We’re halfway through this one, and storylines are beginning to develop in all four classes.
DPi is still very much a fight featuring the three brands, with only one of them, Acura, having suffered a casualty.
Up front as the night hours continue is the No. 5 JDC Miller Cadillac, perhaps an unlikely leader after a quiet run through the opening hours. But its driver crew is stellar and the caution periods, as ever in this race, keep much of the field on the lead lap.
The JDC example leads a Cadillac 1-2-3, an all-too-familiar sight in this race since DPi debuted back in 2017. The No. 10 Wayne Taylor Racing entry is second, with the No. 31 Action Express car third. The two Mazdas are fourth and fifth, with the No. 55 ahead of the delayed No. 77, which has led much of this race but lost time to a drive-through penalty in hour 11.
The No, 6 Acura is sixth,and still a player here, though the raw pace we expected from Simon Pagenaud, Juan Pablo Montoya and Dane Cameron hasn’t been there in recent hours.
LMP2 continues to be a straight fight between PR1 and DragonSpeed; their ORECAs at least six laps clear of the other three cars, which have been delayed by issues and incidents.
It’s advantage PR1 now, with Nick Boulle leading the way, but the 88s advantage over the DragonSpeed ORECA of Colin Braun isn’t safe: caution periods and sequences where pro drivers are up against amateurs swings the balance of power so often.
GTLM looked briefly like it may become a race of attrition, but it has stabilized since the No. 4 Corvette headed behind the wall for repairs.
RACER has received an update on the No. 4 in the past hour; Corvette explaining that the car will indeed make it back out after hours of repairs for an oil leak. The team will treat the second half of this one as an extended test session and hope that the No. 3 can fight for a podium finish towards the end.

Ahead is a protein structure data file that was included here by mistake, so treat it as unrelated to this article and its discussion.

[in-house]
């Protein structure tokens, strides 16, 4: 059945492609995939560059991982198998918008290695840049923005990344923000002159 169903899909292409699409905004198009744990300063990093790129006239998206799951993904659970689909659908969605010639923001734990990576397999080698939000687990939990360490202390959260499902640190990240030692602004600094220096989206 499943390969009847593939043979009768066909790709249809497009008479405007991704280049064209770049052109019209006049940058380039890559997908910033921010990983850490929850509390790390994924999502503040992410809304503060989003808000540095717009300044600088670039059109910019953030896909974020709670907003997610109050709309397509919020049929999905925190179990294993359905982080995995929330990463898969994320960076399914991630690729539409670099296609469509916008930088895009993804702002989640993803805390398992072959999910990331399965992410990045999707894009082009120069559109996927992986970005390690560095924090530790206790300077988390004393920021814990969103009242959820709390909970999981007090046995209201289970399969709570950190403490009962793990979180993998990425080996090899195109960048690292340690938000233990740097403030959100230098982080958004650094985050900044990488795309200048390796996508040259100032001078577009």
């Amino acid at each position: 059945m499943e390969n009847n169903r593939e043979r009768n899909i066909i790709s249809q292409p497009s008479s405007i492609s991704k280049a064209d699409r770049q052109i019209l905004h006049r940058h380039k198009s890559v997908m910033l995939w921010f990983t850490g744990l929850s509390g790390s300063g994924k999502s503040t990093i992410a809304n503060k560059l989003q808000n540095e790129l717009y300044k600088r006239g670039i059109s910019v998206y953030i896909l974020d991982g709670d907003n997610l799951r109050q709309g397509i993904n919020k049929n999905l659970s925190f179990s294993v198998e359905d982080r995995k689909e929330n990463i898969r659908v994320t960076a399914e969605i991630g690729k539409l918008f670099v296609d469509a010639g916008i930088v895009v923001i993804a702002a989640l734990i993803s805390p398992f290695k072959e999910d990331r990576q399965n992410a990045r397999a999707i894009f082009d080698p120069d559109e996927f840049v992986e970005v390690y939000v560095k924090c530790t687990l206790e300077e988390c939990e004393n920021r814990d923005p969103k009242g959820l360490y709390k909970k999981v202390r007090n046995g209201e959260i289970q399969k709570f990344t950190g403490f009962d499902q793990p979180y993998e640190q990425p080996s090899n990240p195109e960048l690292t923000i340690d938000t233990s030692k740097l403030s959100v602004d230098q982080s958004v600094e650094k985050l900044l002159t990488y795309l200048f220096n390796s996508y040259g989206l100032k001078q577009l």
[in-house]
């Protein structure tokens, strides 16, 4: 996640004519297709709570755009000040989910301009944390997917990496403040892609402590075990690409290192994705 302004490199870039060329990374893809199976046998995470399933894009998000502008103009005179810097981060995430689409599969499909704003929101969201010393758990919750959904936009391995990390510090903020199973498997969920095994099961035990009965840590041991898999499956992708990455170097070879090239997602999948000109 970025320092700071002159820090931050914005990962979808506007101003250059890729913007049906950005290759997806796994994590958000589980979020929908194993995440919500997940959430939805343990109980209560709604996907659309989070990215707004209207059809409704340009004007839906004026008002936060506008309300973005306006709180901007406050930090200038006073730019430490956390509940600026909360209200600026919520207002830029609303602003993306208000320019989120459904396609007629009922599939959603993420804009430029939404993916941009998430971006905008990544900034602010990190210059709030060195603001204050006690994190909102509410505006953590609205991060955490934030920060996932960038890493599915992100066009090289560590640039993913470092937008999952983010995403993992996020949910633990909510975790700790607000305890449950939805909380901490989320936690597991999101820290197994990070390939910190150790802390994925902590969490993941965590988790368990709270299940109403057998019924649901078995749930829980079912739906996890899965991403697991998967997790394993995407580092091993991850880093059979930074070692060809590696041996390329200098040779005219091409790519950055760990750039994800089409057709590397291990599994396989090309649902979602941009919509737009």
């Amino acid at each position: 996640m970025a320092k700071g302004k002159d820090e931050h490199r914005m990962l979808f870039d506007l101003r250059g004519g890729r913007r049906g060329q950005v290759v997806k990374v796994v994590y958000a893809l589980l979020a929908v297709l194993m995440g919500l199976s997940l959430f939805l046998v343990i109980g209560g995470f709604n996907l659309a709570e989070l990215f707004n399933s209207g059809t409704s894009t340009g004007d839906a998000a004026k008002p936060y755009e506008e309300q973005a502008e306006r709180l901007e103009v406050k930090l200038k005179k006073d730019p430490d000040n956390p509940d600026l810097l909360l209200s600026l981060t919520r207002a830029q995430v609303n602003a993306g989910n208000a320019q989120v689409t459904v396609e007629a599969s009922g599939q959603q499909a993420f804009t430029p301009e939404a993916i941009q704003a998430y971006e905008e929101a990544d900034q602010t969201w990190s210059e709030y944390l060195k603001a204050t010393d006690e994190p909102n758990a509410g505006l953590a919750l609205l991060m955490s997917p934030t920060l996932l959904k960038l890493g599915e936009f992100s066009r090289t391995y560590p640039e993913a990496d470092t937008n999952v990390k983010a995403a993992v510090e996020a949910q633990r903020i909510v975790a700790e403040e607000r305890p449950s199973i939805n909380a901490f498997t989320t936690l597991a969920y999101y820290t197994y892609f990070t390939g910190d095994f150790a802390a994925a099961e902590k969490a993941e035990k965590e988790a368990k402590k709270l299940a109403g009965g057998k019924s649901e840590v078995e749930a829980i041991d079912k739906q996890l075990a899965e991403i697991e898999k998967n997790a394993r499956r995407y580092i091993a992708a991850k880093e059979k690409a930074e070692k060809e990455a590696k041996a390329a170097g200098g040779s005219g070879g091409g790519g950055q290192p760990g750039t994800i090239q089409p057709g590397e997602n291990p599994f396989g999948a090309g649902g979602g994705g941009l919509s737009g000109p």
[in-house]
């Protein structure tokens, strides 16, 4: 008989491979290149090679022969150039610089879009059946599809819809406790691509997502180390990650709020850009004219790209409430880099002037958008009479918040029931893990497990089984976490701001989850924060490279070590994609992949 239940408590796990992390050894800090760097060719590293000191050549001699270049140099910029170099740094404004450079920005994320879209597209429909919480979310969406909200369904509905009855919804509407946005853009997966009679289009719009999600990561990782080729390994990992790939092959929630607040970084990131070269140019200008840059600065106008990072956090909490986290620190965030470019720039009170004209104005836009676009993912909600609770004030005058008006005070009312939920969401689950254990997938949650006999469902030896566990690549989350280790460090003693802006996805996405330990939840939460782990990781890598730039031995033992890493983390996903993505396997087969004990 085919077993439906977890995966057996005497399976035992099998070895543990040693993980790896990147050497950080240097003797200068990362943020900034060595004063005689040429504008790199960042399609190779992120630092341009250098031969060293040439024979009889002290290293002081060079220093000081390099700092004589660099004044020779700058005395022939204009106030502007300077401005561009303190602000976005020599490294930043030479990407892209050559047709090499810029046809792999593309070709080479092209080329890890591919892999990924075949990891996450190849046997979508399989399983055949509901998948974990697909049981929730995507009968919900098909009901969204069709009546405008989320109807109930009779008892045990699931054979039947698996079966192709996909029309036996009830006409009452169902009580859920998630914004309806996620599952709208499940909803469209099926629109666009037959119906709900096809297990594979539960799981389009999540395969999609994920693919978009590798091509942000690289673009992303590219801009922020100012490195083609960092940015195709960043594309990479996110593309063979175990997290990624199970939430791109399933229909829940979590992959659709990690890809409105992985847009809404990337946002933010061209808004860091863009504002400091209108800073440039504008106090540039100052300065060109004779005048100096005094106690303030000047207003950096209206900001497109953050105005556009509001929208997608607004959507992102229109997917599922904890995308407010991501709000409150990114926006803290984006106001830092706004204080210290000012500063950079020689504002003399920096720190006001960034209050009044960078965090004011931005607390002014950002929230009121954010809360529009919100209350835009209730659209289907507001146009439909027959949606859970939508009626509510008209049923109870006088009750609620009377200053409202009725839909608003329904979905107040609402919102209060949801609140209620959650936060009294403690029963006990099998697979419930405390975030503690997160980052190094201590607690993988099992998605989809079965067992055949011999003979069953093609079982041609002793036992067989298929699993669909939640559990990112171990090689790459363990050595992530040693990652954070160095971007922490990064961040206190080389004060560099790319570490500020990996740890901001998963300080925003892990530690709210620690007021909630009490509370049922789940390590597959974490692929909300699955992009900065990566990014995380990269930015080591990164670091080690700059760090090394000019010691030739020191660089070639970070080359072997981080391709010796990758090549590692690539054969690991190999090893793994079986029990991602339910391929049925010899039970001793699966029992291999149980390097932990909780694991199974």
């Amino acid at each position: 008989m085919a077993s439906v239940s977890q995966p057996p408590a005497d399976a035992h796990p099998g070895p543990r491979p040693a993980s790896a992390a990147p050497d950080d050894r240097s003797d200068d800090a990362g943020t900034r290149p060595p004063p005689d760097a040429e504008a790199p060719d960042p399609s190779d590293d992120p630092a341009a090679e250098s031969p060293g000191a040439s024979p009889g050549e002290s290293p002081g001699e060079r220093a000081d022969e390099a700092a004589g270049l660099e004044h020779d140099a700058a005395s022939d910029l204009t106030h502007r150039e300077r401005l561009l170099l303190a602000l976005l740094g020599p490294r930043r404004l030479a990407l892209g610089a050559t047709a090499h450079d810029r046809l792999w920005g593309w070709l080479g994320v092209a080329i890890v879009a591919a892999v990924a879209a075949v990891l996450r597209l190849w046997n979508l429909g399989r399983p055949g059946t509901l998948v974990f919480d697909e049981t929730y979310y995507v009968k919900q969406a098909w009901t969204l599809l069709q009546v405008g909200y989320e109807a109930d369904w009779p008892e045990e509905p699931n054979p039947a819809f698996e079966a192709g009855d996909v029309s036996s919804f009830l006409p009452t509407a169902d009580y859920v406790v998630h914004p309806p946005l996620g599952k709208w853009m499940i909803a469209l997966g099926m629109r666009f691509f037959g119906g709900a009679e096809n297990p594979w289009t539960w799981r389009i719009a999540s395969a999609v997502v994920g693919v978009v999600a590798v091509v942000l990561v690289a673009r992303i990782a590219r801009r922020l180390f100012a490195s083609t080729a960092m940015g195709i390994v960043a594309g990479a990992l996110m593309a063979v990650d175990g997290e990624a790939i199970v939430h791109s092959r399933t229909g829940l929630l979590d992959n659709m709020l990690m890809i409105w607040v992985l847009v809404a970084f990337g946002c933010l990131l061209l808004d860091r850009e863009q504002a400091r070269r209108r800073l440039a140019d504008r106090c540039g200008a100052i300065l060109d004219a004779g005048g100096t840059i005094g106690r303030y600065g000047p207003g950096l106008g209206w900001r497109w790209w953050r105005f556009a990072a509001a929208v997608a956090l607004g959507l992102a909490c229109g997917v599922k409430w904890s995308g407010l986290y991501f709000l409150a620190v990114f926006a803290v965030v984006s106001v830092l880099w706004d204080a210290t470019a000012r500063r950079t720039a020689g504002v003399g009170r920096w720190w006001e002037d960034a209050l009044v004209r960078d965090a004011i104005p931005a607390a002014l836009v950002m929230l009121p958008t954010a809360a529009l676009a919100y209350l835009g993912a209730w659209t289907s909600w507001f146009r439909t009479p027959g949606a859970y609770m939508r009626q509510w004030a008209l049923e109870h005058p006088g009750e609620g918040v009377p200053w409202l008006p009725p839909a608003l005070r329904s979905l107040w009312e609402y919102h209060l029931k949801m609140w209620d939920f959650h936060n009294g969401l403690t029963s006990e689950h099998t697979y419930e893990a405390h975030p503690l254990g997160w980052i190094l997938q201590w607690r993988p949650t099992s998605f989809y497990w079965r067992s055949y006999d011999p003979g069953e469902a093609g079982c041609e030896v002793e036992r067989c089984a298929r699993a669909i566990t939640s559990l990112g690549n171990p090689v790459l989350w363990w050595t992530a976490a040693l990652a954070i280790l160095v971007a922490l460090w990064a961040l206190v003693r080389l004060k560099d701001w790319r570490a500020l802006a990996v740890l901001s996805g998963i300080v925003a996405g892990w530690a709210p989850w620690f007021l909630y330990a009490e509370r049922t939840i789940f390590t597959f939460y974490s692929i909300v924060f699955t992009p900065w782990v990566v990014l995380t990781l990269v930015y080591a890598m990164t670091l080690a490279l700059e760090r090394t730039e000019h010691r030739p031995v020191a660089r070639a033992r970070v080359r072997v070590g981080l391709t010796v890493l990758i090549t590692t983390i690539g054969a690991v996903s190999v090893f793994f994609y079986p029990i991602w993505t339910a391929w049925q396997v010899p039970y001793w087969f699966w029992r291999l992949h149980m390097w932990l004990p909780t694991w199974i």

The No. 25 BMW, which was heavily delayed by a wheel-nut issue and later an electrical problem, is back out, but is so many laps down that a comeback will not be possible here unless disaster strikes the front-runners.
Who is up front? Well Team RLL will be happy to see its No. 24 M8 GTE leading the way. Porsche looked to be firmly in control early, and some observers may be beginning to wonder what it has in reserve after such a strong start to the race, but BMW’s car has nevertheless been a pleasant surprise.
The two Porsches are right behind, with the Risi Ferrari fourth. The No. 3 Vette is fifth and just 15 seconds off the lead. It’s all to play for.
It’s a similar case in GTD too, though it appears that new contenders have emerged. The Paul Miller Lamborghini leads, with the WRT Audi second and the Scuderia Corsa Ferrari third.
The Pfaff Porsche, surprisingly is down to ninth, after spending much of this one in the lead or a top three spot. This is because of a fuel rig issue that Porsche isn’t sure the cause of. Could such a trivial problem be the downfall of the car, which all week has looked the strongest?
Is Paul Miller Racing concerned too? Two Lamborghinis – both from Grasser (No. 19 & No. 11) – have had fuel pump problems that have eliminated them from contention.
Remarkably, there are just two retirements confirmed at this point – the two GTD class Aston Martin Vantages, both of which suffered terminal accident damage. Not the debut of the current Vantage GT3 in IMSA competition that the workforce at Prodrive had hoped for…